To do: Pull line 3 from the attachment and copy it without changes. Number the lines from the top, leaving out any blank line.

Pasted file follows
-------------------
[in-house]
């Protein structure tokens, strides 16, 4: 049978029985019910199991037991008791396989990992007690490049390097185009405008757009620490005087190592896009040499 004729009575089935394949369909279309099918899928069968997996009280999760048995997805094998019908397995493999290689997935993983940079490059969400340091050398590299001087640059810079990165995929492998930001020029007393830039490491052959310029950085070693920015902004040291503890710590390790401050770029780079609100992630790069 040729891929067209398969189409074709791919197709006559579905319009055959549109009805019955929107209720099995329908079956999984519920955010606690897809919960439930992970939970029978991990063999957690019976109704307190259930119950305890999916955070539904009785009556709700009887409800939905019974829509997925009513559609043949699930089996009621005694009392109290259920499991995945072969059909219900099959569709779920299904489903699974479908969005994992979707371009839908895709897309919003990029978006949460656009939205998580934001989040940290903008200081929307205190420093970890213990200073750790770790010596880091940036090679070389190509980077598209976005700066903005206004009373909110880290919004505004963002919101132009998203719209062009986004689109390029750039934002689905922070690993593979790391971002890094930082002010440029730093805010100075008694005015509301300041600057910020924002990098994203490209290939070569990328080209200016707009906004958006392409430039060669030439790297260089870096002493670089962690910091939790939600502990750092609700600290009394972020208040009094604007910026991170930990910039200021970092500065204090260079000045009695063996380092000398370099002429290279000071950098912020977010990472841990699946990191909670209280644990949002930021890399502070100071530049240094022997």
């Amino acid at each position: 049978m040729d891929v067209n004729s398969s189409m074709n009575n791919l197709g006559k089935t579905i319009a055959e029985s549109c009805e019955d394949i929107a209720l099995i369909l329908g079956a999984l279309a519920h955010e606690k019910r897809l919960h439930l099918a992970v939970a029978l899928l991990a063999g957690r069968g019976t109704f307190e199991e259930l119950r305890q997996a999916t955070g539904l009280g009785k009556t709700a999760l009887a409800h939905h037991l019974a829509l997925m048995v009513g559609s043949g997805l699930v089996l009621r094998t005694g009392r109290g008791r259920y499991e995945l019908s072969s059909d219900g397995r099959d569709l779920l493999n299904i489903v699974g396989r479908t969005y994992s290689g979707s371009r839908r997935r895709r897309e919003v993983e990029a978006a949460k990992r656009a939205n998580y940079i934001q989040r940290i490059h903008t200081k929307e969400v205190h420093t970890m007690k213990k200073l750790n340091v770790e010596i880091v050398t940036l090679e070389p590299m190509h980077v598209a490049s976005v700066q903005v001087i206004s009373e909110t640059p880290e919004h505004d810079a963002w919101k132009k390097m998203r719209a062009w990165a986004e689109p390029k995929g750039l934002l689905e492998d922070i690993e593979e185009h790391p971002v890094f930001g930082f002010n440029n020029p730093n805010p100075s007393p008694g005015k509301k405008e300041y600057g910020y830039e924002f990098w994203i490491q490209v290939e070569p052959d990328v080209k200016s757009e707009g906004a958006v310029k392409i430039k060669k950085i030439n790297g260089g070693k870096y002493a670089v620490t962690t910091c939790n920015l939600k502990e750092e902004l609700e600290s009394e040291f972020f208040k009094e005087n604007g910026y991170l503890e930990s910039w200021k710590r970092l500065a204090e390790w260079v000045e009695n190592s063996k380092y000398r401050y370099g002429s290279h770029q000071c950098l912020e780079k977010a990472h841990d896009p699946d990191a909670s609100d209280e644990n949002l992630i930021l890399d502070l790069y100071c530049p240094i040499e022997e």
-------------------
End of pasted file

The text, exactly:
């Amino acid at each position: 049978m040729d891929v067209n004729s398969s189409m074709n009575n791919l197709g006559k089935t579905i319009a055959e029985s549109c009805e019955d394949i929107a209720l099995i369909l329908g079956a999984l279309a519920h955010e606690k019910r897809l919960h439930l099918a992970v939970a029978l899928l991990a063999g957690r069968g019976t109704f307190e199991e259930l119950r305890q997996a999916t955070g539904l009280g009785k009556t709700a999760l009887a409800h939905h037991l019974a829509l997925m048995v009513g559609s043949g997805l699930v089996l009621r094998t005694g009392r109290g008791r259920y499991e995945l019908s072969s059909d219900g397995r099959d569709l779920l493999n299904i489903v699974g396989r479908t969005y994992s290689g979707s371009r839908r997935r895709r897309e919003v993983e990029a978006a949460k990992r656009a939205n998580y940079i934001q989040r940290i490059h903008t200081k929307e969400v205190h420093t970890m007690k213990k200073l750790n340091v770790e010596i880091v050398t940036l090679e070389p590299m190509h980077v598209a490049s976005v700066q903005v001087i206004s009373e909110t640059p880290e919004h505004d810079a963002w919101k132009k390097m998203r719209a062009w990165a986004e689109p390029k995929g750039l934002l689905e492998d922070i690993e593979e185009h790391p971002v890094f930001g930082f002010n440029n020029p730093n805010p100075s007393p008694g005015k509301k405008e300041y600057g910020y830039e924002f990098w994203i490491q490209v290939e070569p052959d990328v080209k200016s757009e707009g906004a958006v310029k392409i430039k060669k950085i030439n790297g260089g070693k870096y002493a670089v620490t962690t910091c939790n920015l939600k502990e750092e902004l609700e600290s009394e040291f972020f208040k009094e005087n604007g910026y991170l503890e930990s910039w200021k710590r970092l500065a204090e390790w260079v000045e009695n190592s063996k380092y000398r401050y370099g002429s290279h770029q000071c950098l912020e780079k977010a990472h841990d896009p699946d990191a909670s609100d209280e644990n949002l992630i930021l890399d502070l790069y100071c530049p240094i040499e022997e």